Rival presidential candidates claim victory in Honduras vote

Conservative Hernandez vows militarized response to drug violence while leftist Zelaya pushes community empowerment

An election official shows a ballot marked for National Party presidential candidate Juan Orlando Hernandez
Moises Castillo/AP

Honduras’ presidential election looked to be heading towards a tight and potentially contentious conclusion Monday after the conservative ruling party candidate and his leftist rival both claimed victory based on early results.

The electoral authority said partial vote counts gave National Party candidate Juan Hernandez some 34.3 percent support while Xiomara Castro, wife of deposed former leader Manuel Zelaya, had almost 28.7 percent.

The preliminary tally was based on a count from 54.5 percent of polling booths. The electoral authority said it would give its next update after midday (local time) on Monday.

Hernandez, who is the head of Congress, has vowed a tough militarized response to drug gang violence fueling the world's highest murder rate, while Castro is seeking a shift to the left that could also revive her husband's political career.

Hernandez posted a photograph on Twitter of himself and supporters praying on their knees. "Thanks to my God, and thanks to the people of Honduras for this triumph," he wrote.

A Hernandez victory would deal a blow to Zelaya, who was ousted in a 2009 coup that plunged Honduras into a political crisis. He had hoped to stage a comeback behind Castro.

Castro, 54, claimed victory early in the evening based on what she said were her campaign's own numbers, then left her election-night party at a hotel and was not heard from the rest of the night. Zelaya urged her supporters to stay at the polls and keep monitoring the count.

"We don't accept the results," Zelaya said early Monday. "There are more than 1 million votes that have yet to be counted."

David Matamoros, president of Honduras' electoral court, said final results were not expected until Monday morning.

"The preliminary results we have given so far do not show any tendency or declare any winner," he said Sunday night.

Both U.S. Ambassador Lisa Kubiske and Ulrike Lunacek, head of the European Union observer mission, said reports from the polls indicated the vote and subsequent count so far were regular.

Distinct visions

Hernandez and Castro offer distinct visions for Honduras, the biggest coffee exporter in Central America.

The economy is struggling in a country already saddled with the world's worst annual murder rate - over 85 per 100,000 people - and how to tame gangs was a key focus of the campaign.

"I don't go out anywhere at night because here they'll kill you for a cellphone," Antonlin Castro, 59, an electrician in Tegucigalpa, said before voting ended. "Corruption here is unbelievable. That's why the country is falling apart."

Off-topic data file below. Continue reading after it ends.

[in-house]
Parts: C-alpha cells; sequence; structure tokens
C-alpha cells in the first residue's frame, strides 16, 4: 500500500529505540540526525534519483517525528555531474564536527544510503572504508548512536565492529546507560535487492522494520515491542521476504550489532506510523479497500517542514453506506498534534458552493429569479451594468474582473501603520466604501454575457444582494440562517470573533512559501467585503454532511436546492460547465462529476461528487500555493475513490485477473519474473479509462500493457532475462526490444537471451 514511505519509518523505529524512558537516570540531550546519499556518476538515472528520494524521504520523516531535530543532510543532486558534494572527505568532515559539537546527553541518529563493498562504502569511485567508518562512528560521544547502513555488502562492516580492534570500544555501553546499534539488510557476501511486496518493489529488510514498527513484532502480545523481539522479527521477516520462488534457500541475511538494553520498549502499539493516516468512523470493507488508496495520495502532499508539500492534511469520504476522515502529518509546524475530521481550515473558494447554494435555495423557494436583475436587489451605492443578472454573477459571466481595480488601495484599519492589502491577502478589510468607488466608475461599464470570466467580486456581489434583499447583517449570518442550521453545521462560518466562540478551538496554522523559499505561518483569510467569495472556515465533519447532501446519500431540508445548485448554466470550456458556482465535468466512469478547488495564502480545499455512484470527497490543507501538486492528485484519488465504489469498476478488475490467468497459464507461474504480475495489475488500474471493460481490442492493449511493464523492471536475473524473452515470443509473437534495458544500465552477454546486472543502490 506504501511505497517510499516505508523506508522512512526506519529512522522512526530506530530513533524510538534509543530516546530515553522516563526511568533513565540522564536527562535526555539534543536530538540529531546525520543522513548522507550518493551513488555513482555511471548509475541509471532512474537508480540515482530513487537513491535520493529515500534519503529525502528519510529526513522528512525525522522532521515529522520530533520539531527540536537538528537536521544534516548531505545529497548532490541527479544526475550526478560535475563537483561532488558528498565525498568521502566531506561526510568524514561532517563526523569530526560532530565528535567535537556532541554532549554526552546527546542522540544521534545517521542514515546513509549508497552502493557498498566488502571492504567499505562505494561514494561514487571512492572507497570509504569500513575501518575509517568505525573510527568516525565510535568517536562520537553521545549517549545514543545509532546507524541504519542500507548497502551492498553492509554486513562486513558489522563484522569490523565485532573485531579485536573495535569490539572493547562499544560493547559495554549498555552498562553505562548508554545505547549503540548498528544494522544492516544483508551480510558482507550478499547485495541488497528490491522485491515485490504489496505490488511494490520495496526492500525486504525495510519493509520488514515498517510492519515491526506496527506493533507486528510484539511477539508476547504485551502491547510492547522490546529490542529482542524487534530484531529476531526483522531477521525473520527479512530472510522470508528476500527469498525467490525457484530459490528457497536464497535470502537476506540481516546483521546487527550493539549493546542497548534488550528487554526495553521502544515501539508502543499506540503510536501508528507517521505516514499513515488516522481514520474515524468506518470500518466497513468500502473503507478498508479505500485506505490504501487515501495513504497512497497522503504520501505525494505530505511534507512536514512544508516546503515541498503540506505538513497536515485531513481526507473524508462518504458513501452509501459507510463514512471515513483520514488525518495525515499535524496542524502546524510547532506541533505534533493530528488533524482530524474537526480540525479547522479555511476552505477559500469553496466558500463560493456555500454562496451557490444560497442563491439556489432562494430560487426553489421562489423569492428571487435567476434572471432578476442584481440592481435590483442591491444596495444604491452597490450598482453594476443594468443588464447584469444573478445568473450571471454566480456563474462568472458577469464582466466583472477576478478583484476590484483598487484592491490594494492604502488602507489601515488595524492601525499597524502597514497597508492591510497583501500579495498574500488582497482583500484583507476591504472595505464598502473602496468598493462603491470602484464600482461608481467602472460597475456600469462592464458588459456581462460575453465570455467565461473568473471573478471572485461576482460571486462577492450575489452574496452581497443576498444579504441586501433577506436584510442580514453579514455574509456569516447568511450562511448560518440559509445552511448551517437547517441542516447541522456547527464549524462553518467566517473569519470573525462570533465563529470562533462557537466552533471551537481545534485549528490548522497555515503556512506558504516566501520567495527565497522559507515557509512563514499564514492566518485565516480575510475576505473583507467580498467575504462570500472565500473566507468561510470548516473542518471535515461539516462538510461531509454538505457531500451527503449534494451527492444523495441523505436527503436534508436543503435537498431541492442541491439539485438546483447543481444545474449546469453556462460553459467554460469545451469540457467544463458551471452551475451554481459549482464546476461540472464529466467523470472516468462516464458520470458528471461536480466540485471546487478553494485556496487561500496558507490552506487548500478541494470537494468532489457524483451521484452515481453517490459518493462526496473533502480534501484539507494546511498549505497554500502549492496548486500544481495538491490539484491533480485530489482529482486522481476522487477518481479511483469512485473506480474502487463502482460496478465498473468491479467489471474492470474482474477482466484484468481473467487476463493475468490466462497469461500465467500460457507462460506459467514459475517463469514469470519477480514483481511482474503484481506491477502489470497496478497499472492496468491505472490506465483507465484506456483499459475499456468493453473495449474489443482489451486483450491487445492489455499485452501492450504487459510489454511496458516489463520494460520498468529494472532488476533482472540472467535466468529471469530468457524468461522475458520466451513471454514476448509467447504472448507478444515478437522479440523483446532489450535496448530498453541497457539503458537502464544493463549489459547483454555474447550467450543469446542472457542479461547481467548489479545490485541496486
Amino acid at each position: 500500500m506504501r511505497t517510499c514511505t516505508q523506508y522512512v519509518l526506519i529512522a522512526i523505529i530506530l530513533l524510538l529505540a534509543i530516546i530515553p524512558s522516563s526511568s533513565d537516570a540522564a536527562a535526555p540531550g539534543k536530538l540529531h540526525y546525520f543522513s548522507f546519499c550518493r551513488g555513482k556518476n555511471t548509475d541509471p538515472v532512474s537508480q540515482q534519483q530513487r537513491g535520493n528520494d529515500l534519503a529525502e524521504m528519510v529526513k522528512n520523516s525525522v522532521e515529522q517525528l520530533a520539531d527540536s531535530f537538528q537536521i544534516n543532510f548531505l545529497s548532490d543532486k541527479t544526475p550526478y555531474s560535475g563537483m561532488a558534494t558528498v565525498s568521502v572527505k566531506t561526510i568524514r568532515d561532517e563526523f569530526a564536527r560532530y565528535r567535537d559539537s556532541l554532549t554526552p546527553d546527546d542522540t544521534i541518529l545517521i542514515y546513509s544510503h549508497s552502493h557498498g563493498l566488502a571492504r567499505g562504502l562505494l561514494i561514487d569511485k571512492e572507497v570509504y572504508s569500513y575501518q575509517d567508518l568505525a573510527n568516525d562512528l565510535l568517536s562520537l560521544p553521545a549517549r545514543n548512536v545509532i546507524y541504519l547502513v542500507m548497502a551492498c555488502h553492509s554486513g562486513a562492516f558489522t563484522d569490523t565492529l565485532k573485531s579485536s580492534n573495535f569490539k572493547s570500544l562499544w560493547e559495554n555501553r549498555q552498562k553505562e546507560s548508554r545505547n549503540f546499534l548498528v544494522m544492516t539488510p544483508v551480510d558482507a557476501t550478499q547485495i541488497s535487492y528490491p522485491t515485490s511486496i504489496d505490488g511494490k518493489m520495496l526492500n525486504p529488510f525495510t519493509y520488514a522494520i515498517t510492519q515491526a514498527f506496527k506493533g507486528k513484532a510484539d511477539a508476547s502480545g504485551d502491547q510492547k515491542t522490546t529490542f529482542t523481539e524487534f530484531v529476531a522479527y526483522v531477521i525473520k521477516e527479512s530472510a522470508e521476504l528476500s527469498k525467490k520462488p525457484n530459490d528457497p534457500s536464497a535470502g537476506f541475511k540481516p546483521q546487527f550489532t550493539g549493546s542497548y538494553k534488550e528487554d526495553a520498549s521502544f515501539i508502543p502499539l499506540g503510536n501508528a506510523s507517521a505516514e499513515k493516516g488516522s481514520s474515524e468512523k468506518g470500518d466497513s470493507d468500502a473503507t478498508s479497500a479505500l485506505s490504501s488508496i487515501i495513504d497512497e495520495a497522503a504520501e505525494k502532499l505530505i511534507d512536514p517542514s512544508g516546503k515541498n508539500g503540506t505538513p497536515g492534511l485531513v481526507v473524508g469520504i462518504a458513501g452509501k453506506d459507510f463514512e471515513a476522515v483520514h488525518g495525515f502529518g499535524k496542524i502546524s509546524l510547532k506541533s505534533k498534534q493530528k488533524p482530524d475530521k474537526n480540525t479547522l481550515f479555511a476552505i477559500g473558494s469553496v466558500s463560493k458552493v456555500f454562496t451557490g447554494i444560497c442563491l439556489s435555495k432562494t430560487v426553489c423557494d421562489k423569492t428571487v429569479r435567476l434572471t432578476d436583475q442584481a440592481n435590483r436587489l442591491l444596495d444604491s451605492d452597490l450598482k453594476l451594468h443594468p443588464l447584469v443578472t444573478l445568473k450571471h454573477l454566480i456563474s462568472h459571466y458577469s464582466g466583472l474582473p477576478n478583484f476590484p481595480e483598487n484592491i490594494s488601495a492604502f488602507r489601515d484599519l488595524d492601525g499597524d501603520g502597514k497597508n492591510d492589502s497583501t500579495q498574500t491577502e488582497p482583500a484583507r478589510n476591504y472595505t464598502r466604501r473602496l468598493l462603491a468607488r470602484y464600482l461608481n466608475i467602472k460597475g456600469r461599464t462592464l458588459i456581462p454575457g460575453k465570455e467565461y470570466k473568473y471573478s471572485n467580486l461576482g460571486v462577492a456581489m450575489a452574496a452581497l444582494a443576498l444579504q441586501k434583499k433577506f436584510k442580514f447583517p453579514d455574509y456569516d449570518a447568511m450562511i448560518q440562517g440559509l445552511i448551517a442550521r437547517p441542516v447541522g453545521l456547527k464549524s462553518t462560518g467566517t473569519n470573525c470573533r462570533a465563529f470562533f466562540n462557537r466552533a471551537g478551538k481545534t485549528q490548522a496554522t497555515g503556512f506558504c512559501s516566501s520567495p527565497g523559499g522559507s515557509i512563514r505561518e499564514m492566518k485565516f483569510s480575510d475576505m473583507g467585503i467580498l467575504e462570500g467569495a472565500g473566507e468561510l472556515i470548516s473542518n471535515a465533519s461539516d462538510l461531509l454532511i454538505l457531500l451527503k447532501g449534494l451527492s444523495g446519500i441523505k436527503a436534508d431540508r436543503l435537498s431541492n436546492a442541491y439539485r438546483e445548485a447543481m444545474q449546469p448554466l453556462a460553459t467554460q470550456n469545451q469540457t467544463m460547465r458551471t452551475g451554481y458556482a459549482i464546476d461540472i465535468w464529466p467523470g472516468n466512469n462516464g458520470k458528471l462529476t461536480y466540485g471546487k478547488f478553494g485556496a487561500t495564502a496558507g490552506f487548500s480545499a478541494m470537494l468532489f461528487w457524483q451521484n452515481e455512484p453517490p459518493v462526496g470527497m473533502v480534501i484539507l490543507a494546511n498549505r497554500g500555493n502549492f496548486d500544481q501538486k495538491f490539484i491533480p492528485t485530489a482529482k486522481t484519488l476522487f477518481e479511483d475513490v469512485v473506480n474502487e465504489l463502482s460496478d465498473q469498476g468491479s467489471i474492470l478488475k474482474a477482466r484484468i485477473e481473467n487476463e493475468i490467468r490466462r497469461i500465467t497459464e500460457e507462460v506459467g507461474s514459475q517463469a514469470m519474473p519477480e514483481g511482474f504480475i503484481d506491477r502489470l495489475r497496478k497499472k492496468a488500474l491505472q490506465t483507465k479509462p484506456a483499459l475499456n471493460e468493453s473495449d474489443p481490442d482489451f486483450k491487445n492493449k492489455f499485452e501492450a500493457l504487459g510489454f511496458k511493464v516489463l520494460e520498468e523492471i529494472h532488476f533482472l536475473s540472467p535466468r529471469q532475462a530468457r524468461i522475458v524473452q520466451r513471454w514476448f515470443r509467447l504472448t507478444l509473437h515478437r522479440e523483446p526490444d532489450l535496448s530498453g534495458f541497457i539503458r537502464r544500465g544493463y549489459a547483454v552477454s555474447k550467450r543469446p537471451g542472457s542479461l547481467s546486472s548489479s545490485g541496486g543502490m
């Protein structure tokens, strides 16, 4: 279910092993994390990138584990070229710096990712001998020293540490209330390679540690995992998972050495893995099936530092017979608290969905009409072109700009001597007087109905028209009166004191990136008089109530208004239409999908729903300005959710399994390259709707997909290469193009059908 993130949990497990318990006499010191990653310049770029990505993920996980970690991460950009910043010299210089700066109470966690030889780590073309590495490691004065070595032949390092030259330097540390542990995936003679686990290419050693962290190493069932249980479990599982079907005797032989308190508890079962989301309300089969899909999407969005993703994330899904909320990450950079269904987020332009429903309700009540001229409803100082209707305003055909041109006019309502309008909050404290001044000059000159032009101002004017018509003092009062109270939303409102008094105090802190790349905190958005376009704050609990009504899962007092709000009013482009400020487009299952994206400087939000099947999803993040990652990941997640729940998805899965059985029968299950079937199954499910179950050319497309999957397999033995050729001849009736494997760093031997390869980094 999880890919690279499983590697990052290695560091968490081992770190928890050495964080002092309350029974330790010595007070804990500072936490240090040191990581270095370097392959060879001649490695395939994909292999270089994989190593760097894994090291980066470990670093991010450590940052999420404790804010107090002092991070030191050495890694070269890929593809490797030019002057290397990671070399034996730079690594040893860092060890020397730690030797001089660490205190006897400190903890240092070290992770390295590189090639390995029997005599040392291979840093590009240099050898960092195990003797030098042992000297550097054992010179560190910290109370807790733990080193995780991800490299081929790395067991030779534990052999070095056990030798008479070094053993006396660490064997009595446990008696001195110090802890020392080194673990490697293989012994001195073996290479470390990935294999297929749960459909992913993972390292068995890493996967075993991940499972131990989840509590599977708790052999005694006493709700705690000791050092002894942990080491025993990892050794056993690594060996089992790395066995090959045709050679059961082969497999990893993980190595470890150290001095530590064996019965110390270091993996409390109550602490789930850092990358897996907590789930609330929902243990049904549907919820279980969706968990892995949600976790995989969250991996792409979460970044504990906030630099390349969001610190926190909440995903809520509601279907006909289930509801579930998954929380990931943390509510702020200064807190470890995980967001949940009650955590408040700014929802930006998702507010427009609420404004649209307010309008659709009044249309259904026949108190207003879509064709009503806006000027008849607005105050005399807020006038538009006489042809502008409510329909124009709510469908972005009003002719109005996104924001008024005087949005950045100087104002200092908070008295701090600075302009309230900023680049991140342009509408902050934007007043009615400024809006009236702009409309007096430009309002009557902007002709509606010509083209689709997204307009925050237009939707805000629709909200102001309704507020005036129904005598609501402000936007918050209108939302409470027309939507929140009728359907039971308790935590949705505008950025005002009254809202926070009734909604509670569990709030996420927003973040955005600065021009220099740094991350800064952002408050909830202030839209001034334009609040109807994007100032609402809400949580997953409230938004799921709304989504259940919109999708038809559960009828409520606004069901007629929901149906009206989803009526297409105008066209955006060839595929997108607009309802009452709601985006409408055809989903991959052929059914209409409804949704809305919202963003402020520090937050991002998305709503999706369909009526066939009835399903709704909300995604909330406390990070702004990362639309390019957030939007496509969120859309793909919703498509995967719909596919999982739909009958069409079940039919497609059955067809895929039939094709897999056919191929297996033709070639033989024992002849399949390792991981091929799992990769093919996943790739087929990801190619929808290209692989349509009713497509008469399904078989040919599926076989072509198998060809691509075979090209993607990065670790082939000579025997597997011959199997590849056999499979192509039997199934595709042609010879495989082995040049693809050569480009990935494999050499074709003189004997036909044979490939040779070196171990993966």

Five people were killed near a polling station in La Mosquitia, in eastern Honduras, although police said the violence was not related to the election.

Hernandez has a lot of power, and (his) new government will be an extension of what has come before.

Eugenio Sosa

political analyst

Hernandez has pledged to "do whatever it takes to bring peace and tranquility to the country," deploying the army alongside a new military police force to tame drug gangs. That has fanned worries of human rights abuses and corruption.

"I believe whoever gets involved in crime, should be put in their place by the state," Hernandez said this week. "Simple."

In Congress, he oversaw a reform to allow the extradition of Hondurans involved in organized crime to the United States, and rolled out a militarized police force to reclaim control of a nation of 8.5 million people where 20 are killed every day.

"Hernandez has had a lot of power, and (his) new government will be an extension of what has come before," said Eugenio Sosa, a political analyst and sociology professor at the National Autonomous University of Honduras.

Nonetheless, most experts believe there is no quick fix to the violence bred by feuds between rival gangs seeking to move South American cocaine to the United States through Honduras.

The left-leaning Castro of the Liberty and Refoundation Party, or LIBRE - a coalition of leftist politicians, unions and indigenous groups founded by Zelaya - had vowed to create a community police force and scale back the army's involvement.

She also says she would rewrite the constitution, which risks antagonizing the business elite and those behind the ouster of Zelaya in 2009 after he made similar overtures.

Zelaya took office in 2006 as a conservative but moved to the left under the influence of the late Venezuelan leader Hugo Chavez. When he explored amending the constitution, his opponents interpreted it as a bid to seek a second term.

The Supreme Court ordered Zelaya's ouster and the army forced him out of the country. Honduras' Congress endorsed his removal but U.S. President Barack Obama and other foreign leaders denounced it as a coup.

Al Jazeera and wire services

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